Internal validity
the extent to which the effects detected in a study are truly caused by the treatment or exposure in the study sample, rather than being due to other biasing effects of extraneous variables.

the number of new cases in a particular period. Incidence is often expressed as a ratio, in which the number of cases is the numerator and the population at risk is the denominator.
the number of all new and old cases of a disease or occurrences of an event during a particular period. Prevalence is expressed as a ratio in which the number of events is the numerator and the population at risk is the denominator. The total number of cases of a disease in a given population at a specific time.

Intra-observer error
the differences between interpretations of an individual making observations of the same phenomenon at different times.
Inter-observer error
the differences between interpretations of two or more individuals making observations of the same phenomenon.

Positive predictive value
Negative predictive value
Normal distribution
Normal distribution
when data is distributed into a symmetrical bell curve.

Null-hypothesis (H0)
The default hypothesis. The hypothesis that is widely accepted as true and which the researcher is trying to disprove. For example, in a clinical trial of a new drug, the null hypothesis might be that the new drug is no better than the current drug.
Alternative-hypothesis (H1)
The hypothesis that is being presented as an alternative to the null-hypothesis. The researcher will try to prove that this is true as well as prove that the null-hypothesis is false. For example, the new drug is better than the old drug.
Type-I Error
When both the null-hypothesis and the alternative-hypothesis are rejected.
Type-II Error
When both the null-hypothesis and the alternative-hypothesis are accepted as true.
Power of a test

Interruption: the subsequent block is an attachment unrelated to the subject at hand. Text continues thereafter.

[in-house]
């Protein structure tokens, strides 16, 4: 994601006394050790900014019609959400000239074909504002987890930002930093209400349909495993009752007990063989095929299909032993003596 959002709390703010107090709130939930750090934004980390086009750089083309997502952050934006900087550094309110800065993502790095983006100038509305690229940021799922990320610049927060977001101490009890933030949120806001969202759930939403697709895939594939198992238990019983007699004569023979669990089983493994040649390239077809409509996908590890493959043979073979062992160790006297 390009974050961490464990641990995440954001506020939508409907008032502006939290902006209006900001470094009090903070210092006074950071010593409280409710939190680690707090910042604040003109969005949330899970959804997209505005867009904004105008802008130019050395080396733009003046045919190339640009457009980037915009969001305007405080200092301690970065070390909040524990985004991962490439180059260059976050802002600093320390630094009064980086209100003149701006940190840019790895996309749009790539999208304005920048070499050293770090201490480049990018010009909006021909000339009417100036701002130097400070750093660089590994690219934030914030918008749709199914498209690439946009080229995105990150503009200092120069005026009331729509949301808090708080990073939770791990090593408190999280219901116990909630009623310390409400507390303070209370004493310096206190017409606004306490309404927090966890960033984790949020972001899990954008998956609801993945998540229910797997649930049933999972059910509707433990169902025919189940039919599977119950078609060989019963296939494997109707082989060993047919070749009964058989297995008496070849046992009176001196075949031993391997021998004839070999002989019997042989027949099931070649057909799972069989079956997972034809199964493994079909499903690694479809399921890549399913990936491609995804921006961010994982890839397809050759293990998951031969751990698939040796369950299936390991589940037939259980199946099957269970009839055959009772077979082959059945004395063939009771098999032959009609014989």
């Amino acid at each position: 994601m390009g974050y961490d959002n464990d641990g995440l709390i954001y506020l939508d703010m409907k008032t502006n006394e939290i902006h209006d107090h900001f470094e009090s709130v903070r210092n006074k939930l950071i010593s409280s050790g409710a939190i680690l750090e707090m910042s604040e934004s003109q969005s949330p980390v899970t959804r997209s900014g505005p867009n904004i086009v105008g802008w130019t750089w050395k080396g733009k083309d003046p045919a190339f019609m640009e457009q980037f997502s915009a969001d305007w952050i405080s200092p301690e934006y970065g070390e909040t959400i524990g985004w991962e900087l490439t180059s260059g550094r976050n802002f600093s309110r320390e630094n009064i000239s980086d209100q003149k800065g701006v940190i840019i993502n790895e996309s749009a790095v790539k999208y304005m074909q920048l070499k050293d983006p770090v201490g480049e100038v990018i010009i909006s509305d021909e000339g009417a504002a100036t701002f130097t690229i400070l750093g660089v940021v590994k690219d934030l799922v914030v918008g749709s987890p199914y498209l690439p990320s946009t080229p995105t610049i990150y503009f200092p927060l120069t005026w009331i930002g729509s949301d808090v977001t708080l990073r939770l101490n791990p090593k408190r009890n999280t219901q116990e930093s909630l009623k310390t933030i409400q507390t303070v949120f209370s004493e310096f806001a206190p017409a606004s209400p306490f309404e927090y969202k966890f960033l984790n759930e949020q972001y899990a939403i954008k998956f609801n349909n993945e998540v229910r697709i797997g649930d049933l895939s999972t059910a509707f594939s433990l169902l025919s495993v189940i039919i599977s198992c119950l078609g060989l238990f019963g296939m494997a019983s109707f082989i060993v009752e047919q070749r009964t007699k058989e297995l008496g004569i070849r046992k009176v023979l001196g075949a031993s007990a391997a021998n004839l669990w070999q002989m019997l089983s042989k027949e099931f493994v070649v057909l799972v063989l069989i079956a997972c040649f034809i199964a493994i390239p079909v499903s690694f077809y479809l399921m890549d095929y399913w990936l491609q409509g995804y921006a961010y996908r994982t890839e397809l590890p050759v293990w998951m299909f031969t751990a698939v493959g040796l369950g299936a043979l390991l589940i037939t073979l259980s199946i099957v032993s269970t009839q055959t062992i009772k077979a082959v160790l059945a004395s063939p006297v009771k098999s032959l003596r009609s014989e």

probability of a test correctly rejecting the null-hypothesis.

Relative Risk
(RR) risk of disease in exposed group divided by risk of disease in non-exposed group. Used in cohort studies.
Odds ratio
(OR) a measure of association between an exposure and an outcome. Used in case-control studies because

Both RR and OR are interpreted as follows:

=1 no association.
>1 positive association.
<1 negative association.

Some examples:

  • RR = 5 means that people that were exposed are 5 times more likely to have an outcome when compared to those that were not not exposed.
  • RR = 0.5 means that people were exposed are only half as likely to have an outcome when compared to those that were not not exposed.
  • RR = 1 means that people were exposed have the same likelihood to have an outcome when compared to those that were not not exposed.

Random error
errors in experimental measurements that are caused by unknown and unpredictable changes in the experiment. Can be minimized by using appropriate statistical tests.
Systematic error
errors in experimental observations that usually come from the measuring instruments. Can be minimized by using appropriate research methods.

Multivariate statistical analysis:Researchers use multivariate procedures in studies that involve more than one dependent variable (also known as the outcome or phenomenon of interest), more than one independent variable (also known as a predictor) or both.

Tests of significance
p-value and confidence interval indicate the reliability of an association that was observed. In other words, they help identify if an association is truly an association or if it was only observed due to chance.
a measure of how likely an observed association be if it was purely due to chance in the absence of an exposure. That means, the smaller the p-value, the higher the chance that the observed association is a true association and not due to chance. A p-value of 0.05 indicates only a 5% chance that the RR or OR was observed by chance alone.
95% Confidence Interval
(CI) the range of values of a measure of association (using either OR or RR) that has a 95% chance of containing the true RR or OR. In other words, 1.2-3.5 95% CI means we are 95% sure that the true value falls within the range of 1.2 to 3.5. If the range of values contains 1.0, then we can say that there is no significant association between exposure and outcome. A 95% CI below 1 indicates less risk of outcome in exposed population. A 95% CI above 1 indicates a higher risk.

measures how far a set of numbers is spread out. A variance of zero indicates that all the values are identical. A small variance indicates that the data points tend to be very close to the mean, while a high variance means that the data points are very spread out from the mean.

for example, if you stand on a weigh scale, the variable is body weight, and the variate is whatever the measured weight is.